2.4. Whole-cell patch-clamp recordings

Slices were maintained immersed and continuously surperfused at 1–2 mL/min with oxygenated kynurinic acid-free aCSF. All electrophysiological experiments were

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8 performed with a MultiClamp700B (Axon Instruments) amplifier connected to an acquisition board (Digidata 1440; Axon Instruments) attached to a computer running the pCLAMP software (Axon Instruments).Fluorescent neurons were observed using a Zeiss filter (GFP: filter set 38, excitation filter 470/40 and emission filter 630/75).

Recordings in the whole-cell patch-clamp configuration were performed with patch- clamp pipettes (3–6 MΩ) filled with 8 µl of internal solution containing (in mM): 144 K- gluconate; 1 MgCl2; 0.5 EGTA; 10 HEPES (pH 7.2); and 285–295 mOsm. For morphological analysis, 2 mg/mL biocytin (Sigma Aldrich) was added to the internal solution. This internal solution was chosen to keep the cell as close as possible to physiological conditions, and because sleep-promoting neurons have very short dendrites that limit voltage-gated currents (due to a lack of space clamp). The pipette was slowly brought to the selected neuron for recording in whole-cell configuration using infrared videomicroscopy guidance and clamped at -60 mV. The intrinsic neuronal membrane properties were assessed by applying current steps (800 ms) from -100 pA until firing saturation, in 10 pA increments.

For each neuron, 11 electrophysiological parameters were measured according to the Petilla terminology (Ascoli et al., 2008), as fully described in (Karagiannis et al., 2009).

Briefly, the resting membrane potential was measured immediately after passing to whole-cell configuration. Input resistance (Rm) and the membrane time constant (τm) were determined at the beginning of the voltage response of a hyperpolarization current step (10 pA, 800 ms). The time constant was determined by fitting this voltage response to a single exponential. Membrane capacitance (Cm) was calculated according to the equation Cm = τm/Rm. Under our conditions, injection of hyperpolarizing current pulses often induced a hyperpolarization-activated cationic current (Ih) that followed the initial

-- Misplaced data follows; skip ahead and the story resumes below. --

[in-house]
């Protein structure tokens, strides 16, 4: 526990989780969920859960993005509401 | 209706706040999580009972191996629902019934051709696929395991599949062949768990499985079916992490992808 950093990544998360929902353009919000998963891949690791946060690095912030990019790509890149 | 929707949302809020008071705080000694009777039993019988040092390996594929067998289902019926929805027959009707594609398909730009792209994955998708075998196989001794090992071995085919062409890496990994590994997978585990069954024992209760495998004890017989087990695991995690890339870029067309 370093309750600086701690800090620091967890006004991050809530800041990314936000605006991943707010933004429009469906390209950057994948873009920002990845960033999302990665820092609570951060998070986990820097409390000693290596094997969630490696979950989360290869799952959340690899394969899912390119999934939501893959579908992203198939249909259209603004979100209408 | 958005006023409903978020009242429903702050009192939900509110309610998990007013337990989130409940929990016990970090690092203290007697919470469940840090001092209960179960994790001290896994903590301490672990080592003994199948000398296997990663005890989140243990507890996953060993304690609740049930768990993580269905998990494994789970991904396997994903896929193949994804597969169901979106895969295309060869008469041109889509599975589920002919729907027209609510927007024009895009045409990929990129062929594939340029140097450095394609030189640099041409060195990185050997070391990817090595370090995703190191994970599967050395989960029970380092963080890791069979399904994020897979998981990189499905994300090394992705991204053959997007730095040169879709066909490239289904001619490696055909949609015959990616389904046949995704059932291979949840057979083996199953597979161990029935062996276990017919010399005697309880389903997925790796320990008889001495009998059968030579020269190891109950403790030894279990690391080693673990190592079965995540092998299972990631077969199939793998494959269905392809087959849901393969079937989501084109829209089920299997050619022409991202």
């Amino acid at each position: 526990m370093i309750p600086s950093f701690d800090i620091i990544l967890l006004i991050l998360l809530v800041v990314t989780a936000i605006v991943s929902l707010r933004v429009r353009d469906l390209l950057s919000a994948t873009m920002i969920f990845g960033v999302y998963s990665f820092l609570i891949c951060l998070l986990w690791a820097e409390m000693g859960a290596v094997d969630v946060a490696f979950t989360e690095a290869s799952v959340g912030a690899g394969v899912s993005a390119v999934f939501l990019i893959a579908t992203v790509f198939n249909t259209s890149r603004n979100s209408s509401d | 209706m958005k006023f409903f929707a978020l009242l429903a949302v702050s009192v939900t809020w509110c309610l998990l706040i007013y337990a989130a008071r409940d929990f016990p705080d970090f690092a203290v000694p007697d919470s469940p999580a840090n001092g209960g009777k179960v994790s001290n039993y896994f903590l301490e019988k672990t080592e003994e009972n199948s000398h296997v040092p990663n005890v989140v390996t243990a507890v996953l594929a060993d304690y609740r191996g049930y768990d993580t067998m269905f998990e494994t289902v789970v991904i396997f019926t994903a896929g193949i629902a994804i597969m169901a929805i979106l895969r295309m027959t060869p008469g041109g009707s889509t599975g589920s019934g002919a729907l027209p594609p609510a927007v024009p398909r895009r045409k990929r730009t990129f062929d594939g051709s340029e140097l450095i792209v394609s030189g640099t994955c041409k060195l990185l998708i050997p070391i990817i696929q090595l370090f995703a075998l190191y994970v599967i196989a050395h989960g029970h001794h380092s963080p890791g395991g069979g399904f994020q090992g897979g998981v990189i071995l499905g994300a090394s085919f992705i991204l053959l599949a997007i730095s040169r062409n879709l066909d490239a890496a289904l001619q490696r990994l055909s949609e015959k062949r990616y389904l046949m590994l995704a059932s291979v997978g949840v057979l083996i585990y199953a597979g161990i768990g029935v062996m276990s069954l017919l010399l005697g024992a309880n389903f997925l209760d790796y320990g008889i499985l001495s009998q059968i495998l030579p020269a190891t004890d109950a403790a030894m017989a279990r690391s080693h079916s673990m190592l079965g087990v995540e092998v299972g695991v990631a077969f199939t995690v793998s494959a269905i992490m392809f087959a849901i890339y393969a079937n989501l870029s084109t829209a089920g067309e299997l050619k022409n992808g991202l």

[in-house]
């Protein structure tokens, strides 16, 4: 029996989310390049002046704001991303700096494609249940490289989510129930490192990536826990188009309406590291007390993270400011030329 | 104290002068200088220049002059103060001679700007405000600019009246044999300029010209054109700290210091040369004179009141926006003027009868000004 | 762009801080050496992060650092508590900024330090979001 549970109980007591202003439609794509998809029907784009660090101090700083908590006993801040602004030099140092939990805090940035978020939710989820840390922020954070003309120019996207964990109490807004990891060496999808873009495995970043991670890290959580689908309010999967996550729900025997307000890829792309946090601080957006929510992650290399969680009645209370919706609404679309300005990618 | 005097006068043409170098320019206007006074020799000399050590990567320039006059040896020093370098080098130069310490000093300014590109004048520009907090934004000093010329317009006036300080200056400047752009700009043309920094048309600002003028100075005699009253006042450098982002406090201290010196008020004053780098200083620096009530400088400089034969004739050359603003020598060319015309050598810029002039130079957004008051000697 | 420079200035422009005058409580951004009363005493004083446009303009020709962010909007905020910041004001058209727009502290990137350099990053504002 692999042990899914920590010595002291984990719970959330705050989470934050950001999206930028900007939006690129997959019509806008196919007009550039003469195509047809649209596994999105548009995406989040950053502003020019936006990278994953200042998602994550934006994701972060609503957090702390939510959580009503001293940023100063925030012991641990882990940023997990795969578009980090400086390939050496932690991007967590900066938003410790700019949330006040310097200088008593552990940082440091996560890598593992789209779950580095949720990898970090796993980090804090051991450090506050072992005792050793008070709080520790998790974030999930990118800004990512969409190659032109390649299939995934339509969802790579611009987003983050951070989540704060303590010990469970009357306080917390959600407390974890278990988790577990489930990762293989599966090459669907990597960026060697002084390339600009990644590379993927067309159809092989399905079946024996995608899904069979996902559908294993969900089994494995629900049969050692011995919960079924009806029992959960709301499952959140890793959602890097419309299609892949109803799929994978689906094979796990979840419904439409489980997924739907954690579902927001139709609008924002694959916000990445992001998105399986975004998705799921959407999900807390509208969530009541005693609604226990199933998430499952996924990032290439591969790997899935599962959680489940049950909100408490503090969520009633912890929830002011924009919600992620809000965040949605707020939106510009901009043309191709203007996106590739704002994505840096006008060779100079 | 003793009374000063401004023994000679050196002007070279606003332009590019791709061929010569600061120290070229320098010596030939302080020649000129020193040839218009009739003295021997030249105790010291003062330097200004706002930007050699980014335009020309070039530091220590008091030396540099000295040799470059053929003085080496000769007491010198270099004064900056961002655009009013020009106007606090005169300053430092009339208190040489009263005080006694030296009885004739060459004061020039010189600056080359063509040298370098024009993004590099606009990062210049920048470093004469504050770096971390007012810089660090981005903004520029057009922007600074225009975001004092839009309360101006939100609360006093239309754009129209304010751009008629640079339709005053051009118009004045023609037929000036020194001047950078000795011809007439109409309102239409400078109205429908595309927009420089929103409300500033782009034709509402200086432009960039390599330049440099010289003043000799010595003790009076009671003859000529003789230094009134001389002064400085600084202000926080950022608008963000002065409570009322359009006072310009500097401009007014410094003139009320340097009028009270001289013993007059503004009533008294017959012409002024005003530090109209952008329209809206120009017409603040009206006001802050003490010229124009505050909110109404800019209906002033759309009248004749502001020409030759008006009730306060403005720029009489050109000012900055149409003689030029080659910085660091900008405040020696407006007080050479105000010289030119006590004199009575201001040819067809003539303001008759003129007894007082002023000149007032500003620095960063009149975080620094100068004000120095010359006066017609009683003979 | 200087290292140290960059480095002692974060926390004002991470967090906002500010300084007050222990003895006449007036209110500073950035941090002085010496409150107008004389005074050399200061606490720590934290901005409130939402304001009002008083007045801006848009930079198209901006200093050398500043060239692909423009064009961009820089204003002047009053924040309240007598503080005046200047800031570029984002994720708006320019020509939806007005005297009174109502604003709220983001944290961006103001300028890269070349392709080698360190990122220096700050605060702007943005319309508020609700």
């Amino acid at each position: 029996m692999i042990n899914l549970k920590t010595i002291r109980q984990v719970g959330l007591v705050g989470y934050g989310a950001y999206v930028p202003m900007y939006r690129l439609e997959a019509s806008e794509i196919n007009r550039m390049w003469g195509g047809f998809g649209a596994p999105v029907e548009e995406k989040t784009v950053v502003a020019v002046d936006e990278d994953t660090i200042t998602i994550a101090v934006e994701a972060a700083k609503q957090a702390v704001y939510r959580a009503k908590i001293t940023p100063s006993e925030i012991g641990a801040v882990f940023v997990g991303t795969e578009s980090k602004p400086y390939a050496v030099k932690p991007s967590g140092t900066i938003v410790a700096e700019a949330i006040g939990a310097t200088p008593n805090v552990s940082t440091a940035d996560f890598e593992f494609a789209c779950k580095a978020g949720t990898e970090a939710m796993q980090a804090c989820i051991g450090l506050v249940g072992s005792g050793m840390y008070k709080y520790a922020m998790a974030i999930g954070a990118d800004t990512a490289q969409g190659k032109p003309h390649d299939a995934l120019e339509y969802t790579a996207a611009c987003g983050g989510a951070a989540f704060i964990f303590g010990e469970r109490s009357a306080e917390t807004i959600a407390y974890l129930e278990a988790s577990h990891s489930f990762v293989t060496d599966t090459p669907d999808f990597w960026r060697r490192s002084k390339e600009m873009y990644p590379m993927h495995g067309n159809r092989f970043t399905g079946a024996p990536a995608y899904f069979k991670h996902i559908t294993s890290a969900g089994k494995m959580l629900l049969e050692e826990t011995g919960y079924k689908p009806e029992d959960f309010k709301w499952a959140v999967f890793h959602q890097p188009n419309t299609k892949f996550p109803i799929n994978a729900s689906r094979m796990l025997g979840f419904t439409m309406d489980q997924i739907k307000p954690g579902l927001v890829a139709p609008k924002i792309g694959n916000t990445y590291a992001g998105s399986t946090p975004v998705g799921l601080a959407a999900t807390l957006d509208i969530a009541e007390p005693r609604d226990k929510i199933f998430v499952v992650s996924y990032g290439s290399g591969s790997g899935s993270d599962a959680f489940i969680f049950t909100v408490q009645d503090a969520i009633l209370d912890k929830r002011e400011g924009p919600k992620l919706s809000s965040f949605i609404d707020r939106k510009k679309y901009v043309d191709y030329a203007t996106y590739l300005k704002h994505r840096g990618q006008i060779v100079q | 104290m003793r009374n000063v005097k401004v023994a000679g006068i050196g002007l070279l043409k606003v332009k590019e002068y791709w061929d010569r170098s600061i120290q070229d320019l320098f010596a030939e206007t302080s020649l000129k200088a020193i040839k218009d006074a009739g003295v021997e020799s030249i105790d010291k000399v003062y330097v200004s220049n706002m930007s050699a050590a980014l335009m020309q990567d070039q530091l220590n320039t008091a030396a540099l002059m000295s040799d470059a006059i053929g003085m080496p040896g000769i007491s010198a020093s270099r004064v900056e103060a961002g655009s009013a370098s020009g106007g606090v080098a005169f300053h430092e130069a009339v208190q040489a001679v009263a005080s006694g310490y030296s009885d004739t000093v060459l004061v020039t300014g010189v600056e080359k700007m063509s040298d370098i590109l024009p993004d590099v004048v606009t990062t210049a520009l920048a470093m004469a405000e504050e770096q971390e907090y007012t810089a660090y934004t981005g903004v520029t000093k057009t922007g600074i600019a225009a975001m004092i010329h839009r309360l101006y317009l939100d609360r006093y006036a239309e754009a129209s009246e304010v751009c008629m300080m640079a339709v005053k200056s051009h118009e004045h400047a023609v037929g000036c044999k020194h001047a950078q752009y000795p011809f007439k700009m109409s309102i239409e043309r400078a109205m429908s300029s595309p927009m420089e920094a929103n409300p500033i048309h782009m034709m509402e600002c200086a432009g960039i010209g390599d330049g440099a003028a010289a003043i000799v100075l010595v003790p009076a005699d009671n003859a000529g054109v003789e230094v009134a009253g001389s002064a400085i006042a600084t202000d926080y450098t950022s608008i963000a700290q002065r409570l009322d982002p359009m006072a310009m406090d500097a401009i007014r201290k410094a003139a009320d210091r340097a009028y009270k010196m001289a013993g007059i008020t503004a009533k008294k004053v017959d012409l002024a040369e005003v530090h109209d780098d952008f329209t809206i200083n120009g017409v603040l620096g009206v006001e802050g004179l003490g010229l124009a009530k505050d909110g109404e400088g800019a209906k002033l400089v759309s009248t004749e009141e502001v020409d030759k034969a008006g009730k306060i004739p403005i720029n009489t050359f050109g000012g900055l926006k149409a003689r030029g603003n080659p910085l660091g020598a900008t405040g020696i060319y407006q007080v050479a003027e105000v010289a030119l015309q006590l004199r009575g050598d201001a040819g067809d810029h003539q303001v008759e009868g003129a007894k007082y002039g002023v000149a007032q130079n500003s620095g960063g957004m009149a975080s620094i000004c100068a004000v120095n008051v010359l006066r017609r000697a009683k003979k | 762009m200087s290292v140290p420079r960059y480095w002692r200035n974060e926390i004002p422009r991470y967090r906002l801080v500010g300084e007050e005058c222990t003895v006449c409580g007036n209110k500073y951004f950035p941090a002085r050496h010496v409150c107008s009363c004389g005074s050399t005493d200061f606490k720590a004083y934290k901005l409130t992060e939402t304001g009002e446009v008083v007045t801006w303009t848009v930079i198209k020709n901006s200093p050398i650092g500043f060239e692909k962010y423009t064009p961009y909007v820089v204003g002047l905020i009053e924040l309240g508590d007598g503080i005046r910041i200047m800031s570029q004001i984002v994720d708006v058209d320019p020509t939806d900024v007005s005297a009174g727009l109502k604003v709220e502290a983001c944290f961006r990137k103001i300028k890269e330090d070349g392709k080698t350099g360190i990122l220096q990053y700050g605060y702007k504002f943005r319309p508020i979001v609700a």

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9 hyperpolarization peak, known as a sag. Gsag was measured as the slope of the linear portion of a current–voltage (I–V) plot, measured at the end of the hyperpolarizing current pulses (0.7 – 0.8 s; -100 to 0 pA). Ghyp was measured as the slope of the linear portion of an I–V plot, measured at the beginning (0 − 0.1 s; -100 to 0 pA). ∆GSag corresponds to (Gsag - Ghyp)/Gsag. The amplitude of the first action potential (AP) was measured from the threshold to the positive peak on the first step, where at least 3 APs were induced; AP duration was measured at half-amplitude. The amplitude and the duration of the maximal after-hyperpolarization were measured for the same initial AP. At higher stimulation intensities, the maximal firing rate was defined as the last trace before prominent reduction of the action potential amplitude, indicative of a saturated discharge.

Instantaneous firing frequency was fitted to the equation Fsat = Asat × E−t/τsat + t × msat + Fmax, where Asat corresponds to the amplitude of early frequency adaptation, τsat to the time constant of early adaptation, and msat to the slope of late adaptation.

Spontaneous and miniature currents were recorded in voltage-clamp mode at a holding potential of -60 mV, which was less negative than the reversal potential for sIPSC.